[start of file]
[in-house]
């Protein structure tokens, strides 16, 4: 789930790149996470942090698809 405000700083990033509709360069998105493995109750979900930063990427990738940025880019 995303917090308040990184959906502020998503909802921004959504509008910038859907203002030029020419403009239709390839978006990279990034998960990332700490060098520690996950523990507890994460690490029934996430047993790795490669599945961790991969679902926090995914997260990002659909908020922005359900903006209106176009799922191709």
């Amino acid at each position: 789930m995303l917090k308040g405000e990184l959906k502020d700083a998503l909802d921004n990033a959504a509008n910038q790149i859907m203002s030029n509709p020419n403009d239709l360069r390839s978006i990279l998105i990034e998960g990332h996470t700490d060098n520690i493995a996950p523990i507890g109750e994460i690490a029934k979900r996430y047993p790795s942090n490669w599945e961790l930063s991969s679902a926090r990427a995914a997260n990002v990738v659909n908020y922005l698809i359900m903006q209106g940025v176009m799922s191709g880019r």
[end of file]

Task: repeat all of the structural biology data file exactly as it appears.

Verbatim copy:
[in-house]
């Protein structure tokens, strides 16, 4: 789930790149996470942090698809 405000700083990033509709360069998105493995109750979900930063990427990738940025880019 995303917090308040990184959906502020998503909802921004959504509008910038859907203002030029020419403009239709390839978006990279990034998960990332700490060098520690996950523990507890994460690490029934996430047993790795490669599945961790991969679902926090995914997260990002659909908020922005359900903006209106176009799922191709």
């Amino acid at each position: 789930m995303l917090k308040g405000e990184l959906k502020d700083a998503l909802d921004n990033a959504a509008n910038q790149i859907m203002s030029n509709p020419n403009d239709l360069r390839s978006i990279l998105i990034e998960g990332h996470t700490d060098n520690i493995a996950p523990i507890g109750e994460i690490a029934k979900r996430y047993p790795s942090n490669w599945e961790l930063s991969s679902a926090r990427a995914a997260n990002v990738v659909n908020y922005l698809i359900m903006q209106g940025v176009m799922s191709g880019r």